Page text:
Despite drones bad reputation, Alec Momont is shedding a positive light on unmanned aerial vehicle (UAV) while potentially improving global health. Before graduating from the Delft University of Technology in the Netherlands, 23-year-old Alec Momont completed his Senior project and is quickly gaining global awareness for his “Ambulance-Drone.”
In addition to getting a final grade, Momont was also driven by the loss of his parents’ close friend who died from cardiac arrest after an ambulance failed to arrive on time. Momont thought to himself of the possibility of drones quickly delivering emergency supplies. His idea sparked his technological passion, and he saw an opportunity to save lives by responding quicker to emergencies. Momont collaborated with Living Tomorrow, an organization that is known for taking on innovation projects.
Momont’s primary goal was to create a high-speed response network with limited boundaries to provide faster emergency response times.
Through several brainstorming sessions and interviews, Momont convened drone experts, medical staff and various professionals who concluded the value of drones is their speed of deployment, accuracy, and automated flight.
This first medical drone focuses on the most immediate health emergency: delivering an automated external defibrillator. With these life-saving supplies delivered in less than one minute (compared to the average ambulance time of 10 minutes in Netherlands), it is projected to increase survival rates by 10%.
The Ambulance-Drone can travel up to 62 mph that delivers emergency supplies to any location within minutes. Momont’s drone currently weighs 8.8lbs and includes a separate battery for the defibrillator which is capable of delivering up to 50 shocks. His creation is impressively engineered to transform into a compact flying toolbox equipped with advanced life support supplies. The drone also includes a camera so the emergency technician watching from afar can offer personalized advice.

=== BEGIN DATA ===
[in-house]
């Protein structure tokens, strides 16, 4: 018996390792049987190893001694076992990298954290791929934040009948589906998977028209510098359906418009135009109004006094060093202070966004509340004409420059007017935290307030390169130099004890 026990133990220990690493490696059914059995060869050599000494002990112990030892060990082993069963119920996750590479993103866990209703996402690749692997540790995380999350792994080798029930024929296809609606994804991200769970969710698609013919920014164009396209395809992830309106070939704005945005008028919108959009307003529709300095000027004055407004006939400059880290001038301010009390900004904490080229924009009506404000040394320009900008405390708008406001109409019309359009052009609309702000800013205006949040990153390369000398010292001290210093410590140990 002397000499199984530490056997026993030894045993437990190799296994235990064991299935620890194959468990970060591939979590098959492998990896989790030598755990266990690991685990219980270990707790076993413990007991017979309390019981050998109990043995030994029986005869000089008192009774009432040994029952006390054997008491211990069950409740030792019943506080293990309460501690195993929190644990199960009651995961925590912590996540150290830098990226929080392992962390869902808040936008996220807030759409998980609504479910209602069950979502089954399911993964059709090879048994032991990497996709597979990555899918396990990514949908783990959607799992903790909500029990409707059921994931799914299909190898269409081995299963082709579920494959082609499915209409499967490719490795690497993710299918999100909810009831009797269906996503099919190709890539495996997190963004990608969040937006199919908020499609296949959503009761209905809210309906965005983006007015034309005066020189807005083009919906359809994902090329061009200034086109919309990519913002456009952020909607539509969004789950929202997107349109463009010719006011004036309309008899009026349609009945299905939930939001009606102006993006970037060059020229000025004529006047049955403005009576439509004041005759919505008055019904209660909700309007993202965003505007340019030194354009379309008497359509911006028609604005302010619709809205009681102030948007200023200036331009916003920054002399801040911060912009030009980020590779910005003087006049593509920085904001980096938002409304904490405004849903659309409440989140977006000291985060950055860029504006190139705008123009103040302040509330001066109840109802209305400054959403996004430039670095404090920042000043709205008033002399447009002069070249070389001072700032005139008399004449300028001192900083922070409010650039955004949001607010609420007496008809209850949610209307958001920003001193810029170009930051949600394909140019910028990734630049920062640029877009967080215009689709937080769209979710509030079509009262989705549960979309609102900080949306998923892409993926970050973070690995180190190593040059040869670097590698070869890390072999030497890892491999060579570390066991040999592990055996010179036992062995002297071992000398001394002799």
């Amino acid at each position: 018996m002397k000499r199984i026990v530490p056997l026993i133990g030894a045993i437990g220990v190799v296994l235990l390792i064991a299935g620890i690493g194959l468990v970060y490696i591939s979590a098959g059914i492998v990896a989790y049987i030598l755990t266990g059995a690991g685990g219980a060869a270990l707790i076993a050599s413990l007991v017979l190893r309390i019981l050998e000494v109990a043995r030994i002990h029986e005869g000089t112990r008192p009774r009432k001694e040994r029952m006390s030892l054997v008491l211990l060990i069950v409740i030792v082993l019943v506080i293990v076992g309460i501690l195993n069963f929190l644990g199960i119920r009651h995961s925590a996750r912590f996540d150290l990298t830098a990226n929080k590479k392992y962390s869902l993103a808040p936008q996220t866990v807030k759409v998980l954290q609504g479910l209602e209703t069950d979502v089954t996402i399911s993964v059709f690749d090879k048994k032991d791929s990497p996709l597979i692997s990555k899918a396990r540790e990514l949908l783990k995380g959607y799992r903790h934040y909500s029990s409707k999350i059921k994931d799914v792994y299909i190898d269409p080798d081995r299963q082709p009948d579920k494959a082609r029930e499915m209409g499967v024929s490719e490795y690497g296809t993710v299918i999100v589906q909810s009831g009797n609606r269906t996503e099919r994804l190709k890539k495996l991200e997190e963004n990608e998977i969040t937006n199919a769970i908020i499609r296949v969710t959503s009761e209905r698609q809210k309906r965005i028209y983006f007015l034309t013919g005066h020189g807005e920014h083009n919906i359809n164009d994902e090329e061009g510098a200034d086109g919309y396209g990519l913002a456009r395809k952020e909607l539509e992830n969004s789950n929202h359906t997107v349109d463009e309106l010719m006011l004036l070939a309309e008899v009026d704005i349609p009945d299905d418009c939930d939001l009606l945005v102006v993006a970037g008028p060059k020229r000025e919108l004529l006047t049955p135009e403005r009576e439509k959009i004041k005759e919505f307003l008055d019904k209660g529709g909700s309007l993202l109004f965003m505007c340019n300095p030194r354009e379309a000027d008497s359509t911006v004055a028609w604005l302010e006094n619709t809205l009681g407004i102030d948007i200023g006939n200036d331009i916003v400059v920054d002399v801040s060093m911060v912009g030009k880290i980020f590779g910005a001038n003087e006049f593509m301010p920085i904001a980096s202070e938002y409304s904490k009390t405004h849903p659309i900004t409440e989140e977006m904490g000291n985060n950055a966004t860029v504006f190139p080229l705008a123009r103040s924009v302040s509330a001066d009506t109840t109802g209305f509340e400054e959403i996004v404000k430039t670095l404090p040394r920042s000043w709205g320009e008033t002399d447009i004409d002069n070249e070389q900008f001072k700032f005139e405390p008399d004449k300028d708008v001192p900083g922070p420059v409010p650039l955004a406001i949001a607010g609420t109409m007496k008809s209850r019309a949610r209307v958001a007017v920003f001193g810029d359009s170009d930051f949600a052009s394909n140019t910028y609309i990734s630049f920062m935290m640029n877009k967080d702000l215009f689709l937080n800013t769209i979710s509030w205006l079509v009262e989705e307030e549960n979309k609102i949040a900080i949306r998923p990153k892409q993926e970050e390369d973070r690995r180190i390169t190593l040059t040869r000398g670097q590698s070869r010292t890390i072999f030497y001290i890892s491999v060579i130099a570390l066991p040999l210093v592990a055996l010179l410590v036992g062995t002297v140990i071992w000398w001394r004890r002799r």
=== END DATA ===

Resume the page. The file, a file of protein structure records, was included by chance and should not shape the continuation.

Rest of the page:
Momont thinks using drones to deliver defibrillators could be just a scratch on the surface of the potential of the technology to improve emergency responses. He has also envisioned a heat sensor on a drone to locate skiers buried in avalanches, which could be his next drone project.
The Ambulance-Drone project is still in development and has yet to pass many competency tests, but Momont’s invention could be launched in five years for about $20,000 each. Drones are still not allowed to fly autonomously, but eventually we will most likely see these robots flying around one day, dropping first aid – and possibly other supplies – when needed.
Will Everyone Like This Invention?
Despite the life-saving benefits, some citizens are still against drones for their loud noise, sky trafficking, security, the risk of defects and falling from the sky, and other potential issues. In addition to the societal push-backs, the implementation of ambulance-drones dispersed throughout a city will be extremely expensive.
Those working in the medical field may feel threatened. However, these emergency drones will only be aiding in a faster response time. The ambulance driver and team will still come to handle the situation and take the patient to the hospital.
Do you like the idea of “Ambulance-Drones” perched to respond quickly to any medical emergencies? How do you feel about this possible advancement, what if it was you who had a heart-attack?
Take a moment to watch an example of how Ambulance-Drones will work during an emergency:
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